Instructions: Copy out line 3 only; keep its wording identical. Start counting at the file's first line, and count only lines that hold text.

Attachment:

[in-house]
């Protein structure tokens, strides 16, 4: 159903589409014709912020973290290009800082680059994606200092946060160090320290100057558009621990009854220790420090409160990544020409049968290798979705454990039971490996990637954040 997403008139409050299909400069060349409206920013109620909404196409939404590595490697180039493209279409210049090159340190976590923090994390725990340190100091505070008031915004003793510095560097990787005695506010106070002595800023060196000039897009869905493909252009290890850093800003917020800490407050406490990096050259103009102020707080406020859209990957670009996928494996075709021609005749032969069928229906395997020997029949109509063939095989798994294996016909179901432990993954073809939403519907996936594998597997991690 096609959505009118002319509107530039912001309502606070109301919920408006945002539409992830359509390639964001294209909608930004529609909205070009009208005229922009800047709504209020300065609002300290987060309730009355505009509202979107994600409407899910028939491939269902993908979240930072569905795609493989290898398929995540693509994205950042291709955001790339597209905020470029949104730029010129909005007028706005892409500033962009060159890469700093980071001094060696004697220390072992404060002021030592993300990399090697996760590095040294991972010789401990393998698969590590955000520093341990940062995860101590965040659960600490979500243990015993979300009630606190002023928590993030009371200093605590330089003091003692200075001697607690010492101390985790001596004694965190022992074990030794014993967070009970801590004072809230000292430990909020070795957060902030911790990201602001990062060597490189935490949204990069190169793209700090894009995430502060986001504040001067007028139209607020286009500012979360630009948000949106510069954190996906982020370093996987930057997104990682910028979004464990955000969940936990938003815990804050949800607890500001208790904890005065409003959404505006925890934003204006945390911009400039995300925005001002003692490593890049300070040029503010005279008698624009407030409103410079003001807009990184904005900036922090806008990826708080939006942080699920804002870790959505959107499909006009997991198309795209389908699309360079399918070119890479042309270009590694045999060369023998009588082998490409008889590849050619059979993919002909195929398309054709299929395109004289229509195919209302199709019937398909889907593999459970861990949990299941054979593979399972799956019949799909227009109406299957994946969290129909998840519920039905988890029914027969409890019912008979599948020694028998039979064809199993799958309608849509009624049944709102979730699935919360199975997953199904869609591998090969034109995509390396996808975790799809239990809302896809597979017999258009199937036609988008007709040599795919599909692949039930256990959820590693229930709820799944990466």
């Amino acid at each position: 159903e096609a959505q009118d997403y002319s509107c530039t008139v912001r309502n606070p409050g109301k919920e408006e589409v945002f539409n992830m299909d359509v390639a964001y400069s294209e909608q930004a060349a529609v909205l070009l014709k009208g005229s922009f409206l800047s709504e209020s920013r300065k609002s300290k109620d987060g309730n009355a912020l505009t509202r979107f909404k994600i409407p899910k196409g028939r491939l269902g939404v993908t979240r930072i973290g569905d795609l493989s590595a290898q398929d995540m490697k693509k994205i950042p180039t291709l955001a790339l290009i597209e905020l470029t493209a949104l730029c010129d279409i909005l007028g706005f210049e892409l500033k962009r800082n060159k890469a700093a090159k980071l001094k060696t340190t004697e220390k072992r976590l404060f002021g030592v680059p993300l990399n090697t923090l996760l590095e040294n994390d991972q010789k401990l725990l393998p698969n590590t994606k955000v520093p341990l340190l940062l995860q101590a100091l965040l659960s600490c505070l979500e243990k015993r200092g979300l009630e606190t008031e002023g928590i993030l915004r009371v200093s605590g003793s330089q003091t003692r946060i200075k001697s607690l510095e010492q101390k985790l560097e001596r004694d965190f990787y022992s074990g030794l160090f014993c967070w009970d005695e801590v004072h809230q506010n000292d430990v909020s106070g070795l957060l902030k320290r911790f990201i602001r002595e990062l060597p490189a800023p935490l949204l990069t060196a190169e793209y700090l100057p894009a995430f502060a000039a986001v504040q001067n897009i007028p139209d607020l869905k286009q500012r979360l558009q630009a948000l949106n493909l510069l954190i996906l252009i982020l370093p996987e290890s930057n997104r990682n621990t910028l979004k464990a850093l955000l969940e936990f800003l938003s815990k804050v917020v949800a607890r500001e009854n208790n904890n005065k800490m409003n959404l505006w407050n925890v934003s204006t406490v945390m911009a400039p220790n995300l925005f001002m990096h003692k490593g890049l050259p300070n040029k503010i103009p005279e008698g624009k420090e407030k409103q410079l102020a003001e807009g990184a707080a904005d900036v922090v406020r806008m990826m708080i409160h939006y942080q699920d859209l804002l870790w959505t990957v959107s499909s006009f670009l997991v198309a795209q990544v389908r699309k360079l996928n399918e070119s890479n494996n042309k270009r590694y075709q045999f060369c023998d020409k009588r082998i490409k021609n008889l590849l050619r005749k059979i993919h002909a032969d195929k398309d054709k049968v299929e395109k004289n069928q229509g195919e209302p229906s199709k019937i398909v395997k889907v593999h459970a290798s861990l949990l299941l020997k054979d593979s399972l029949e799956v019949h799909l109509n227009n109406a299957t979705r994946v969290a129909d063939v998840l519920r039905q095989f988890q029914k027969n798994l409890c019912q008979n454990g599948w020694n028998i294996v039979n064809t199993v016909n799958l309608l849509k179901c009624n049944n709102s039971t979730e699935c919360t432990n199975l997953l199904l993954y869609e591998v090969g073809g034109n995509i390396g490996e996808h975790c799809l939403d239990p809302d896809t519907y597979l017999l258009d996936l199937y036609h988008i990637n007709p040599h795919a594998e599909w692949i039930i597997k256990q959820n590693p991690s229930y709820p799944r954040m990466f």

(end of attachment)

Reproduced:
């Amino acid at each position: 159903e096609a959505q009118d997403y002319s509107c530039t008139v912001r309502n606070p409050g109301k919920e408006e589409v945002f539409n992830m299909d359509v390639a964001y400069s294209e909608q930004a060349a529609v909205l070009l014709k009208g005229s922009f409206l800047s709504e209020s920013r300065k609002s300290k109620d987060g309730n009355a912020l505009t509202r979107f909404k994600i409407p899910k196409g028939r491939l269902g939404v993908t979240r930072i973290g569905d795609l493989s590595a290898q398929d995540m490697k693509k994205i950042p180039t291709l955001a790339l290009i597209e905020l470029t493209a949104l730029c010129d279409i909005l007028g706005f210049e892409l500033k962009r800082n060159k890469a700093a090159k980071l001094k060696t340190t004697e220390k072992r976590l404060f002021g030592v680059p993300l990399n090697t923090l996760l590095e040294n994390d991972q010789k401990l725990l393998p698969n590590t994606k955000v520093p341990l340190l940062l995860q101590a100091l965040l659960s600490c505070l979500e243990k015993r200092g979300l009630e606190t008031e002023g928590i993030l915004r009371v200093s605590g003793s330089q003091t003692r946060i200075k001697s607690l510095e010492q101390k985790l560097e001596r004694d965190f990787y022992s074990g030794l160090f014993c967070w009970d005695e801590v004072h809230q506010n000292d430990v909020s106070g070795l957060l902030k320290r911790f990201i602001r002595e990062l060597p490189a800023p935490l949204l990069t060196a190169e793209y700090l100057p894009a995430f502060a000039a986001v504040q001067n897009i007028p139209d607020l869905k286009q500012r979360l558009q630009a948000l949106n493909l510069l954190i996906l252009i982020l370093p996987e290890s930057n997104r990682n621990t910028l979004k464990a850093l955000l969940e936990f800003l938003s815990k804050v917020v949800a607890r500001e009854n208790n904890n005065k800490m409003n959404l505006w407050n925890v934003s204006t406490v945390m911009a400039p220790n995300l925005f001002m990096h003692k490593g890049l050259p300070n040029k503010i103009p005279e008698g624009k420090e407030k409103q410079l102020a003001e807009g990184a707080a904005d900036v922090v406020r806008m990826m708080i409160h939006y942080q699920d859209l804002l870790w959505t990957v959107s499909s006009f670009l997991v198309a795209q990544v389908r699309k360079l996928n399918e070119s890479n494996n042309k270009r590694y075709q045999f060369c023998d020409k009588r082998i490409k021609n008889l590849l050619r005749k059979i993919h002909a032969d195929k398309d054709k049968v299929e395109k004289n069928q229509g195919e209302p229906s199709k019937i398909v395997k889907v593999h459970a290798s861990l949990l299941l020997k054979d593979s399972l029949e799956v019949h799909l109509n227009n109406a299957t979705r994946v969290a129909d063939v998840l519920r039905q095989f988890q029914k027969n798994l409890c019912q008979n454990g599948w020694n028998i294996v039979n064809t199993v016909n799958l309608l849509k179901c009624n049944n709102s039971t979730e699935c919360t432990n199975l997953l199904l993954y869609e591998v090969g073809g034109n995509i390396g490996e996808h975790c799809l939403d239990p809302d896809t519907y597979l017999l258009d996936l199937y036609h988008i990637n007709p040599h795919a594998e599909w692949i039930i597997k256990q959820n590693p991690s229930y709820p799944r954040m990466f």